By Robbin Laird
At the end of February 2022, the German chancellor announced a new way ahead with regard to German defense and the immediacy required for upgrading German defense capabilities.
Relatively shortly after that the German government announced a decision to acquire F-35s to replace their gaining Tornados, which provides the current nuclear option for Germany.
Although the F-35 in this sense is “replacing” an aging ground attack aircraft, the F-35 is not literally speaking a replacement aircraft.
As I have argued for many years, the F-35 global enterprise is really about re-norming combat aircraft for 21st century defense.
When I attended the International Fighter Conference in Berlin in 2018, there was a spirited discussion of the F-35 option now versus the wait and acquire a 2040 replacement aircraft via the future combat air system being shaped by France and Spain along with Germany.
The Russians seemed to have shifted the timeline for a needed new fighter to the immediate period, but at the time it was clear that the Luftwaffe wanted the F-35 in the near term.
This how two former Chiefs of the Luftwaffe, one of whom was fired over expressing his publc opinion on the importance for Germany of acquiring the F-35, put it:
“With the decision not to procure the F-35, Italy and Great Britain not only consolidate their leading role in the field of European NATO air forces, they also gain valuable technological Know-how and secure high-tech jobs. Incidentally, both countries are also involved in the Eurofighter, which, despite intended further developments, offers far less high-tech potential in the coming years than the F-35.
“That the F-35 could hardly be beaten in a fair competition is proven by the competitions already held in Norway, Denmark, the Netherlands and Belgium. The F-35 clearly won in all relevant categories against all European and US competitors, including the Eurofighter.
“The performance of the F-35 is undisputed, the operating costs are at a comparable level, especially in the logistical network with the partner nations, and the initial costs are significantly lower than those of a Eurofighter.
“Together with the future European F-35 nations Italy and Great Britain, these European countries will then have the world’s most advanced fighter aircraft, which, with its unique capabilities, will open completely new doors to European and transatlantic military cooperation in operations and operations. Nations like Germany, but also France, will only be in the second or third row.”
With a reversal of this early decision not to procure the F-35, Germany will now join in the broader F-35 enterprise which is delivering Europe’s core air combat capability for the foreseeable future. With the ability of the F-35s to fight as wolfpacks, the ability of Germany to train, learn and evolve their F-35s in conjunction with their core geographical partners and allies will be significant as well.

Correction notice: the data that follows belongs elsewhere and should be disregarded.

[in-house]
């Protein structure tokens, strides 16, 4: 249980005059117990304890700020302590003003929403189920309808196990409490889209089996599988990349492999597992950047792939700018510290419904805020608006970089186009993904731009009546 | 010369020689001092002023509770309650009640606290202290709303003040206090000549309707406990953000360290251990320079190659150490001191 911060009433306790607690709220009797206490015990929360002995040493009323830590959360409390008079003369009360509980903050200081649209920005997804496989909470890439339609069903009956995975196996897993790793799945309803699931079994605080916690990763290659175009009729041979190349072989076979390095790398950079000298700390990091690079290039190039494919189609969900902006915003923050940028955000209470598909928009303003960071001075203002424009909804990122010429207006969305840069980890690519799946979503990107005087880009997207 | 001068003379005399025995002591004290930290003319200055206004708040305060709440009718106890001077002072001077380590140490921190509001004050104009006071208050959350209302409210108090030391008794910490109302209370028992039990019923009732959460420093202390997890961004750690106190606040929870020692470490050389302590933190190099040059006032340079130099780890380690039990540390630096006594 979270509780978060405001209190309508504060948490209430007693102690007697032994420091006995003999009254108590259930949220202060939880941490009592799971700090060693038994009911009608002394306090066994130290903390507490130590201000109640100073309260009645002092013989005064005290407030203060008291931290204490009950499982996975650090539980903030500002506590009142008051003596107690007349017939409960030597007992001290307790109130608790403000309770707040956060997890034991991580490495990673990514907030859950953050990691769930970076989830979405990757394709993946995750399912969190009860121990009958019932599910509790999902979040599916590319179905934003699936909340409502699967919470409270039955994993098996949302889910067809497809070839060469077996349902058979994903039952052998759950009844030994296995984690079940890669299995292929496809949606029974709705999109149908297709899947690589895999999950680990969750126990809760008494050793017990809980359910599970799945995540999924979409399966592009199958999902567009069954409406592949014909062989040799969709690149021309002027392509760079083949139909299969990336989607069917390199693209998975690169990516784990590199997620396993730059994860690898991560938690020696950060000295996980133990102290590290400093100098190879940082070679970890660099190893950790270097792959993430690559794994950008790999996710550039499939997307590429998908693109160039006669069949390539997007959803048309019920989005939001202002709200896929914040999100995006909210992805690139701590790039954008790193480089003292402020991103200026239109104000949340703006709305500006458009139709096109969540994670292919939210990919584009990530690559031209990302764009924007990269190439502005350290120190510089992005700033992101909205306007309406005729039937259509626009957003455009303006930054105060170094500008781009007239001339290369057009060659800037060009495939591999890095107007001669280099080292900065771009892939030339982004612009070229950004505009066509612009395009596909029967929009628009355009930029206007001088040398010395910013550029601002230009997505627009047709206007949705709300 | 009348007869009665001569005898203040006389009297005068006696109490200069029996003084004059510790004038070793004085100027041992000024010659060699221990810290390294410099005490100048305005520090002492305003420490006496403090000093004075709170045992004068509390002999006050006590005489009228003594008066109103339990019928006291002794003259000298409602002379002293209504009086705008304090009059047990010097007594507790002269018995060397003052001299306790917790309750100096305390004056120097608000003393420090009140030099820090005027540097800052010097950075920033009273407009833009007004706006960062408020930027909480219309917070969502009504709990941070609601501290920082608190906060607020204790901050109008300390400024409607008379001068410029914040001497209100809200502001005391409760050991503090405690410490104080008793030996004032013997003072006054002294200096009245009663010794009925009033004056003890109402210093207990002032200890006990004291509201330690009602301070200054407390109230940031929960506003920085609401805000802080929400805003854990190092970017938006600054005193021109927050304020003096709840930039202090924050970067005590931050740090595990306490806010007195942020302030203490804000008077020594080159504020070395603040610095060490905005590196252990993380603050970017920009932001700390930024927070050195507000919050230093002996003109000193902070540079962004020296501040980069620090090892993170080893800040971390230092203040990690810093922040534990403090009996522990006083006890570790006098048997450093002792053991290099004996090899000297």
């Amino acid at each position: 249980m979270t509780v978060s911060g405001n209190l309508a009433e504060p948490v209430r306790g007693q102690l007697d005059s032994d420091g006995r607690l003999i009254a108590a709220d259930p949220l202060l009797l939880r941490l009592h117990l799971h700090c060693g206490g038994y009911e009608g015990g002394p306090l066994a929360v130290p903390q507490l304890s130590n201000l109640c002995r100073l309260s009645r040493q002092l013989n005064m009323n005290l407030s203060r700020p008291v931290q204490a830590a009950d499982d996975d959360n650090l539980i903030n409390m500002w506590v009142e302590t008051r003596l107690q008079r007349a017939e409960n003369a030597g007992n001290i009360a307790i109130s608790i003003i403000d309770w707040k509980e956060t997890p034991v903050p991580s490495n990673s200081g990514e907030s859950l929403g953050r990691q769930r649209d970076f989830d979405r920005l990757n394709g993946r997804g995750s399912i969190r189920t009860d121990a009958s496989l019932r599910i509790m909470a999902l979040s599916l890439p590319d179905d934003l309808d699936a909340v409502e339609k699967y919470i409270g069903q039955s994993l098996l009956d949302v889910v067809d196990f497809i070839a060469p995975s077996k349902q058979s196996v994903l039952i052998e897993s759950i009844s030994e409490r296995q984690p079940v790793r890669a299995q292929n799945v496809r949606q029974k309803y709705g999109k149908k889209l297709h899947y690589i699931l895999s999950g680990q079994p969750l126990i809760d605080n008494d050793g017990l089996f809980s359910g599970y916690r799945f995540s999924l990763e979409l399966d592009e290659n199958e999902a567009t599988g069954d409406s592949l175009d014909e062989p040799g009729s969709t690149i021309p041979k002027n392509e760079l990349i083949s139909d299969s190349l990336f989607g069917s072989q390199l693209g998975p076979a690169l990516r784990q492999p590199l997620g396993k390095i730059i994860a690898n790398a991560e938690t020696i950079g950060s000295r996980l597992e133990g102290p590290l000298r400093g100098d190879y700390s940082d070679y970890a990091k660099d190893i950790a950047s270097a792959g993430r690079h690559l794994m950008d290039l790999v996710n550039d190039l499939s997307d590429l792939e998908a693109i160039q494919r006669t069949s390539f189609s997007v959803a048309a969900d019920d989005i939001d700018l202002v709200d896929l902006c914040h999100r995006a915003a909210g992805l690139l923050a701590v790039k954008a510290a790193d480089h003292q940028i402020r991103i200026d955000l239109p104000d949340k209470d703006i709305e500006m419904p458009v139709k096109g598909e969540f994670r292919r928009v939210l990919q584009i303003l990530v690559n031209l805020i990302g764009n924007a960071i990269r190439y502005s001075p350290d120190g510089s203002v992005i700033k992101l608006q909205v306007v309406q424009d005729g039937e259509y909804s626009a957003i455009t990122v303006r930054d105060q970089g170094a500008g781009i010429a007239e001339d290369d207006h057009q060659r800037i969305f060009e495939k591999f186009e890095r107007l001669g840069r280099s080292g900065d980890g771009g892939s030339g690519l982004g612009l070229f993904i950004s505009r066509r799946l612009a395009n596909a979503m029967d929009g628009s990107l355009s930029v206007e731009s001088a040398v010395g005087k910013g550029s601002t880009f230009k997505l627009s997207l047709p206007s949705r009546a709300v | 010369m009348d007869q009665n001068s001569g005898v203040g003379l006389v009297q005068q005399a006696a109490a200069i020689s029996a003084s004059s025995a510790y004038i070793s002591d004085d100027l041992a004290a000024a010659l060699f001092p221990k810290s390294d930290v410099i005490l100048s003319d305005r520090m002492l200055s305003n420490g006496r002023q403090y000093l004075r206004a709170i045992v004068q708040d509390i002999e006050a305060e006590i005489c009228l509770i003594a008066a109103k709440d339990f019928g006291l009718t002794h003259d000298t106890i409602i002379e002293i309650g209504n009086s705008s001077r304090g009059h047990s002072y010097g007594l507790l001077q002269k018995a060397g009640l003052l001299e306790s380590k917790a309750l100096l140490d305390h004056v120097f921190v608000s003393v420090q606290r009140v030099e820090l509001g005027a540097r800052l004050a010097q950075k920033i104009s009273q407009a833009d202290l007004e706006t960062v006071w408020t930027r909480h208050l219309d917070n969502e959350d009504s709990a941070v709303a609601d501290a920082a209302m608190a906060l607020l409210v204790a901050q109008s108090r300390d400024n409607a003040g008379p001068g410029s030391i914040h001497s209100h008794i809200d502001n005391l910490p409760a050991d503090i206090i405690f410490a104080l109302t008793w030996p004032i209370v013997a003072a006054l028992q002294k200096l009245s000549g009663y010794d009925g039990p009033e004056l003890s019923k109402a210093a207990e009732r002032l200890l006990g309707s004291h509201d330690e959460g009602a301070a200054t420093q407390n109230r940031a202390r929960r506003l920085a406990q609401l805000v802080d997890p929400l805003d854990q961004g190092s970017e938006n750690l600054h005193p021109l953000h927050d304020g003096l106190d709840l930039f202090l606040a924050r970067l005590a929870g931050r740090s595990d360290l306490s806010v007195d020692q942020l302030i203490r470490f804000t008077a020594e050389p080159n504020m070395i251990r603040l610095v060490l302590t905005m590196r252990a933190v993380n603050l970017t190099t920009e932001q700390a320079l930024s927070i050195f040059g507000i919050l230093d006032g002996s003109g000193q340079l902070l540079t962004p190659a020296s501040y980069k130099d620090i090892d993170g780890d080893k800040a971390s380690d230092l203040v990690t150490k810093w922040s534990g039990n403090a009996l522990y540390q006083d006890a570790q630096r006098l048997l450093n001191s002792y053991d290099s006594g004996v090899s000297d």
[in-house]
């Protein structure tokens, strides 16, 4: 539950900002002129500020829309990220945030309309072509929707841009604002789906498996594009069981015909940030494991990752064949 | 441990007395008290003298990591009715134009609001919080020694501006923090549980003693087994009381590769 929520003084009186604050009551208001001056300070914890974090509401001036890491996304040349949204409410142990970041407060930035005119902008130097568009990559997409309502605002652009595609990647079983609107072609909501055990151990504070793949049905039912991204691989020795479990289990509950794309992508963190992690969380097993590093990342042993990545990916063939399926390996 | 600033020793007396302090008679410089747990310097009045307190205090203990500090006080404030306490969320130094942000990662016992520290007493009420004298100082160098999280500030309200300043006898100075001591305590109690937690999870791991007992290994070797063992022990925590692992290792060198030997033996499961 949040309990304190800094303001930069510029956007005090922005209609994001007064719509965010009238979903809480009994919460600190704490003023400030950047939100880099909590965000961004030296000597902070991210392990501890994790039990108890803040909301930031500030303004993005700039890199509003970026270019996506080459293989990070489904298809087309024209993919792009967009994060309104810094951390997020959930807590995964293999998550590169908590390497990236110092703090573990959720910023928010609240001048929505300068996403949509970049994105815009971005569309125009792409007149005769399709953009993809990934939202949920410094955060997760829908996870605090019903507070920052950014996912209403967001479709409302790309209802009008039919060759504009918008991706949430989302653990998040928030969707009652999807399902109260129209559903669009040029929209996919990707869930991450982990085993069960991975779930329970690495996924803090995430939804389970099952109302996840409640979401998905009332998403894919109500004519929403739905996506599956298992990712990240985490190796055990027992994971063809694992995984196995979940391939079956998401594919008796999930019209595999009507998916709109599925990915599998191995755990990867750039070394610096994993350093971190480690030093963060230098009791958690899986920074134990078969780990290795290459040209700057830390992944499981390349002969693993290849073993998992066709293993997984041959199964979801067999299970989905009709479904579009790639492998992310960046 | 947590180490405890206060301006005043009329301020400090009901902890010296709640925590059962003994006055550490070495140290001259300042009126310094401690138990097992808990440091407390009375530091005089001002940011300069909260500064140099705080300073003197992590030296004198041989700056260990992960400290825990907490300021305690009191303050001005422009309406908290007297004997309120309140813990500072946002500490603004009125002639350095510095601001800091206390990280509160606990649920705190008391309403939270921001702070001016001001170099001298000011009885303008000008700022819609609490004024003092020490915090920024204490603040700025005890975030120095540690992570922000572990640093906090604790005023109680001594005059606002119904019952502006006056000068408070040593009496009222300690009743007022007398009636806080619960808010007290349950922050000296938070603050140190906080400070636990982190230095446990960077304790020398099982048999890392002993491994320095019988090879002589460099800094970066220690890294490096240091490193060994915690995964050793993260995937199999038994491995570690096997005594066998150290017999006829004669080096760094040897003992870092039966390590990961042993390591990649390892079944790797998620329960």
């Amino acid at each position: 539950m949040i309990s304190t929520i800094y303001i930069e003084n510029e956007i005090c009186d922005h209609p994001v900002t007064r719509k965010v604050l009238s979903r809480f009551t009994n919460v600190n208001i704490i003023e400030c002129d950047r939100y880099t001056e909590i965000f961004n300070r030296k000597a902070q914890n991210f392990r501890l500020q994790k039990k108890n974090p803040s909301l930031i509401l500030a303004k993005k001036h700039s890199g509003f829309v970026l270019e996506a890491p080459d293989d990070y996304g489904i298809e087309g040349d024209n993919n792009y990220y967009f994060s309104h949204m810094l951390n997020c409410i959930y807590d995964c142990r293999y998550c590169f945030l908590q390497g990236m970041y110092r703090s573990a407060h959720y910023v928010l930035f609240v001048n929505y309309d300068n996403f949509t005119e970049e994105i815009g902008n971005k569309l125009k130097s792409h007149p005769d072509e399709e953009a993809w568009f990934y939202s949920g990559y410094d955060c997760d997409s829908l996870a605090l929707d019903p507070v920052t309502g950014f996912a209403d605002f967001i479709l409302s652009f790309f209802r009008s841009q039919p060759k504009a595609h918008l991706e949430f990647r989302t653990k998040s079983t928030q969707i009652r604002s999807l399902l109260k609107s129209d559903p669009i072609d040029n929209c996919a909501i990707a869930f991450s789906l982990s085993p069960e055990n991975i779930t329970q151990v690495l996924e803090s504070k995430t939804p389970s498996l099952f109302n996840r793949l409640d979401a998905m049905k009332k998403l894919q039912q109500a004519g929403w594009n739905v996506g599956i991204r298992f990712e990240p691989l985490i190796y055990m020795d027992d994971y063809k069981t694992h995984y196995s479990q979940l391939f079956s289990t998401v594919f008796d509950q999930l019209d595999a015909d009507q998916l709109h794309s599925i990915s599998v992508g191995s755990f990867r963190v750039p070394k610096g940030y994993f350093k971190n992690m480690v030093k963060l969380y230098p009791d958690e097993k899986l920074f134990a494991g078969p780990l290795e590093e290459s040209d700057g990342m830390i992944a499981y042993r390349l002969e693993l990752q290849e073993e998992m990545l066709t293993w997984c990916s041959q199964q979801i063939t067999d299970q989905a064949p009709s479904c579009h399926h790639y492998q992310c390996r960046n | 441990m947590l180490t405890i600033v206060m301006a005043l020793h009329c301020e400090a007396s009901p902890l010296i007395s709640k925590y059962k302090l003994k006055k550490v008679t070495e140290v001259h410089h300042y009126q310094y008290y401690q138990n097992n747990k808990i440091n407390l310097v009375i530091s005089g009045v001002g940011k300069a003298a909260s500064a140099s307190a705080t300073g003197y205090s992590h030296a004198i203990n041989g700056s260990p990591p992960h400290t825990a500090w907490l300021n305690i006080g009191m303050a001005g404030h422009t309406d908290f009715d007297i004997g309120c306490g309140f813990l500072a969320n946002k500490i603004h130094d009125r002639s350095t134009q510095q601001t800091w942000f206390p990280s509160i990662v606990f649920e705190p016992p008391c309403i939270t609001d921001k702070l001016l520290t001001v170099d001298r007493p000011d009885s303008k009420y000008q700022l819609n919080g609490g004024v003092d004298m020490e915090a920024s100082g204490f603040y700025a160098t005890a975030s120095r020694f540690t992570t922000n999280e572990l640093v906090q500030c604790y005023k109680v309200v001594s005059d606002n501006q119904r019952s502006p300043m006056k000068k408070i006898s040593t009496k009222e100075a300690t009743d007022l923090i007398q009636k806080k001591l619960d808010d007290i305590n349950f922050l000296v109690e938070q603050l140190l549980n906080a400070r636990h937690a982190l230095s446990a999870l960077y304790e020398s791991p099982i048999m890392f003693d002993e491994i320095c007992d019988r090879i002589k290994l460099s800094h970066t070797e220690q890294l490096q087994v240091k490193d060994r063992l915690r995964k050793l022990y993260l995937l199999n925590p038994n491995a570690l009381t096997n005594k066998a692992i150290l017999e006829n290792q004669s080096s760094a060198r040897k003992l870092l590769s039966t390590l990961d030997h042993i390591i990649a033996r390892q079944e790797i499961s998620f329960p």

But the coming of the F-35 to the German forces can have a much wider reaching impact than simply “replacing” the Tornado or even the significant coalition consequences.
The “flying combat system” which is the F-35 triggers further changes in the air-ground-naval forces which German has and will develop.
For example, this decision clearly highlights the importance of Germany building out its force transformation capabilities such as acquiring the CH-53K, a digital aircraft, which the Marines are integrating with the F-35 in shaping their ability to enhance force mobility in the combat space.
And for Germany, moving force to the point of impact against an adversary always looking to exploit the seams in the Alliance, such a capability is crucial.
For Germany to get full value out of its F-35 acquisition, opening up the possibilities for force development and transformation driven by the operation of this aircraft with its allies over the extended battlespace crucial to German and European security.
Featured Photo: Four U.S. Air Force F-35A Lightning II fighter aircraft, assigned to the 421st Fighter Squadron, Hill Air Force Base, Utah, arrive for training at Spangdahlem Air Base, Germany, June 11, 2019. The Theater Security Package helps demonstrate and exercise the capabilities of the aircraft in various environments, enhancing integration between the U.S. and its allies. (U.S. Air Force photo by Airman 1st Class Jovante Johnson)
Germany Re-Boots its Defense Efforts in the Middle of the Russian Ukraine Invasion
In the Presence of War in Europe, Germany to Join F-35 Global Enterprise
Germany, Fighters and the Future of Air Combat: Perspectives from the International Fighter Conference, 2018
German Defense Policy at a Crossroads: The Tornado Successor Issue